What parents need to know
Parents Need to Know
Parents need to know that this film features 20-something recent college graduates who drink, smoke, and sleep around. There are few consequences for their behavior, save for a very mild subplot in which one of the characters takes an AIDS test (she tests negative). However, the characters generally mean well, and parents who don't object to depictions of sex and drug/alcohol use may find their behavior towards each other acceptable.
What's the story?
REALITY BITES opens with a speech in which college valedictorian and fledgling documentarian Lelaina (Winona Ryder) expresses her general dissatisfaction with the world she's about to take on. That vague angst is the most consistent plot thread running through the film as Lelaina and her three buddies Vickie (Janeane Garofalo), Sammy (Steve Zahn), and Troy (Ethan Hawke) labor at worthless jobs, play drinking games, cavort for Lelaina's documentary cameras, and look for love. Lelaina and Troy seem meant for each other, but when she (literally) bumps into an older, slicker television executive (Ben Stiller), a predictable love triangle ensues.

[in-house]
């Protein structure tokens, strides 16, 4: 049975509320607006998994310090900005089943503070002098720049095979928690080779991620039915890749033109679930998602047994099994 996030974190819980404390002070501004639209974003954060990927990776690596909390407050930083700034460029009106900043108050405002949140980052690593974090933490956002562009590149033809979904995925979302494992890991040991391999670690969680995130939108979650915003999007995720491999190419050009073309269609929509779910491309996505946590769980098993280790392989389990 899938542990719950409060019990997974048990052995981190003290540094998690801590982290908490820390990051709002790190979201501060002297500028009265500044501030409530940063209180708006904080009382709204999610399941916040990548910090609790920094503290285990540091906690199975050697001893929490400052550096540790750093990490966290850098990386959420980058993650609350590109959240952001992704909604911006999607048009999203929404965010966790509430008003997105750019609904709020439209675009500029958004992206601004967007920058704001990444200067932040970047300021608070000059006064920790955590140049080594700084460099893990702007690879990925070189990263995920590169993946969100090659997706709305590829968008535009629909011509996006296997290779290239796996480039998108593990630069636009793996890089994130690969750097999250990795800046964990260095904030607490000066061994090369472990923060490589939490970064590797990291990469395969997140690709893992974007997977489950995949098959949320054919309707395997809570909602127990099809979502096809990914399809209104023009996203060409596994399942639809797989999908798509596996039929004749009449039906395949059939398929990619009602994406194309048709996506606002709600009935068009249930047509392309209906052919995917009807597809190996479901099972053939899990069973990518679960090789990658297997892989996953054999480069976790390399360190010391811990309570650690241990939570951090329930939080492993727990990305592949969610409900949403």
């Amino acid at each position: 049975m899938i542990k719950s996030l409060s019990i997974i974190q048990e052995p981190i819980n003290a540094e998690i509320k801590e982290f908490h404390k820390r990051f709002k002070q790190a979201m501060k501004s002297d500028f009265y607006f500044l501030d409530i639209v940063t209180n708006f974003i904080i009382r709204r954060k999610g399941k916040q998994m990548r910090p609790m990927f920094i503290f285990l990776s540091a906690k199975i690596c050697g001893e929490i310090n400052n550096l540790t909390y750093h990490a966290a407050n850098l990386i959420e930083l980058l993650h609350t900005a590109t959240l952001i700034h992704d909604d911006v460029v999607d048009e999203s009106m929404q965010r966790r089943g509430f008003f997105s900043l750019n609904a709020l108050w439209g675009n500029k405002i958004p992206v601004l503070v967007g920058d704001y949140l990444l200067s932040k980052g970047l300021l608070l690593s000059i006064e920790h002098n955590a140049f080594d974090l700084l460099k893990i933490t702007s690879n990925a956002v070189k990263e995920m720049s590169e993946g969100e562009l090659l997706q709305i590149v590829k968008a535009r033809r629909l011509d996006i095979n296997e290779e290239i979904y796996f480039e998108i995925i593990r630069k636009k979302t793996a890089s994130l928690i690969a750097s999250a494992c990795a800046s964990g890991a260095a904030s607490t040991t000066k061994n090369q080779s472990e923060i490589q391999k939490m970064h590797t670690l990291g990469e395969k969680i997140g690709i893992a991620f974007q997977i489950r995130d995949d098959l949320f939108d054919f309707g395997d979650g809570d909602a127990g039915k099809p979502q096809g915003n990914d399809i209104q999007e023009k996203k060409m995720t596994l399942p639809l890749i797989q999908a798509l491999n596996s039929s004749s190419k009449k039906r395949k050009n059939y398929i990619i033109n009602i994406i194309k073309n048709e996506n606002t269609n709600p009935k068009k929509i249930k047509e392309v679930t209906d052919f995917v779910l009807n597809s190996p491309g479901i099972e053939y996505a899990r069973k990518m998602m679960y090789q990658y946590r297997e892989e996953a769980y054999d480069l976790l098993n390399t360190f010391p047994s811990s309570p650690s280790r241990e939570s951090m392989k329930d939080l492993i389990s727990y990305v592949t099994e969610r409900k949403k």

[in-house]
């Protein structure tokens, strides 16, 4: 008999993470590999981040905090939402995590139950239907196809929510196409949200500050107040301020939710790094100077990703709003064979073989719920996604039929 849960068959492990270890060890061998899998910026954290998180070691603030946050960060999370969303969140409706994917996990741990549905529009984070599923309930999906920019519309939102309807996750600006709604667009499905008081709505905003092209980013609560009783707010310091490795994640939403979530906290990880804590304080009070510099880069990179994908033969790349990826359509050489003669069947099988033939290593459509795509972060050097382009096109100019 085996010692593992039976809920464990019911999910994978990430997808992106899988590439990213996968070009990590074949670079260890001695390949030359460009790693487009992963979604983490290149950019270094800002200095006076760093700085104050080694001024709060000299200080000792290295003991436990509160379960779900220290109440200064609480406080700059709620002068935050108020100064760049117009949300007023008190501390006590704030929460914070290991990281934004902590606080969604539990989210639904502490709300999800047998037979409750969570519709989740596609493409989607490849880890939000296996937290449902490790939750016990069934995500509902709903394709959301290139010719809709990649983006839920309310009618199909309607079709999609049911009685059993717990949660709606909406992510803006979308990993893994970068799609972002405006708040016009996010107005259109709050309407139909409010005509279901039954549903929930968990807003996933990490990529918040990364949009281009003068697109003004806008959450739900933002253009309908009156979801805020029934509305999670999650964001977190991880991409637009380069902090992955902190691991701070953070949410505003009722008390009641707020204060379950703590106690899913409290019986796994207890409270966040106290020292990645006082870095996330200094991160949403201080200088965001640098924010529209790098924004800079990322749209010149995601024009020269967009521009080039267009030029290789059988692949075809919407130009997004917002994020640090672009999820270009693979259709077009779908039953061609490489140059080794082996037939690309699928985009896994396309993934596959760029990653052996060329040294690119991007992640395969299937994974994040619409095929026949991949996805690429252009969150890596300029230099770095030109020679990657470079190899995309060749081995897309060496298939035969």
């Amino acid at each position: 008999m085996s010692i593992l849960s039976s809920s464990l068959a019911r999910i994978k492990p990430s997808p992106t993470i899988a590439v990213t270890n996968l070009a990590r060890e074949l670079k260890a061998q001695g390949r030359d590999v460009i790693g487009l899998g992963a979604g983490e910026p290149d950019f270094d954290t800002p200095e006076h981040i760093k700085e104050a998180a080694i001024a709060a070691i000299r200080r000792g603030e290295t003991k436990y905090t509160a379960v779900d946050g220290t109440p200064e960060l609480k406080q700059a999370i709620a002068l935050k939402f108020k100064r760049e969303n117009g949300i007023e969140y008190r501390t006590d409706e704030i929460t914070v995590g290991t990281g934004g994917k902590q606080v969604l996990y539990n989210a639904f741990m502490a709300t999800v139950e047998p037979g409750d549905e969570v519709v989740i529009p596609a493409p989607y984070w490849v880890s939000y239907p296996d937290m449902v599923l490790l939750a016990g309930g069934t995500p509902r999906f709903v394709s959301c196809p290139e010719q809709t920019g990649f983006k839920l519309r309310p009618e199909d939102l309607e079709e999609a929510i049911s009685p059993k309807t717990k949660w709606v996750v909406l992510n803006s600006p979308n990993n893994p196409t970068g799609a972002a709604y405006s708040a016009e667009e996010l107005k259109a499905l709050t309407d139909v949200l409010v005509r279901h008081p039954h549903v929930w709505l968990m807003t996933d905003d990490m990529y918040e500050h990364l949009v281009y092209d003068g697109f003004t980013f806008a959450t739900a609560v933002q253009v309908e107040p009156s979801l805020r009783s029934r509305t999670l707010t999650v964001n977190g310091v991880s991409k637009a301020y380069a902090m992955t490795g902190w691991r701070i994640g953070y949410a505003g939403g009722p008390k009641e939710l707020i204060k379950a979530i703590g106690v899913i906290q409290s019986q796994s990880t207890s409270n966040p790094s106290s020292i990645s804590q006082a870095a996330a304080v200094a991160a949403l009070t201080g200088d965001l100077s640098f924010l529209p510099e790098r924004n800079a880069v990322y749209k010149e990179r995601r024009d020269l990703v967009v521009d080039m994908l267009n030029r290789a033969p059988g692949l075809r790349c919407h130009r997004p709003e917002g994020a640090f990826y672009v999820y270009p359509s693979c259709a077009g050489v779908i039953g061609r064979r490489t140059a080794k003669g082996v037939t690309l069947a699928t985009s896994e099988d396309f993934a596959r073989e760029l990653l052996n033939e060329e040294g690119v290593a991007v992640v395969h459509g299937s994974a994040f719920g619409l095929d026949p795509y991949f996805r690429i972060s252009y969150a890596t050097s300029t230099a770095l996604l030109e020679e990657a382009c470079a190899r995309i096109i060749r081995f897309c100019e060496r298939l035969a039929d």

Is it any good?
Overall, the movie is not without charm or laughs, and although the ending is supposed to be happy, it is rather shallow. Anyone over 25 will find the main characters rather insufferable, while those under 25 might find it dated.
And boy, oh boy do the characters who inhabit Reality Bites love to talk. They talk about their love lives, their search for meaningful work, their favorite TV shows. They talk about their lame parents, their boring jobs, their slacker friends. It's not that all the talk isn't occasionally amusing; on the contrary, the dialogue is smart and bubblegum-culture-savvy enough to provoke chuckles amongst Gen X parents. It's just that the characters take themselves so incredibly seriously, and never shut up.
Families can talk about...
Families can talk about movies' responsibility. Should movies that target teens and 20-year-olds simply reflect their behavoir -- or does seeing characters drink, smoke and have casual sex on screen glamorize their behavior?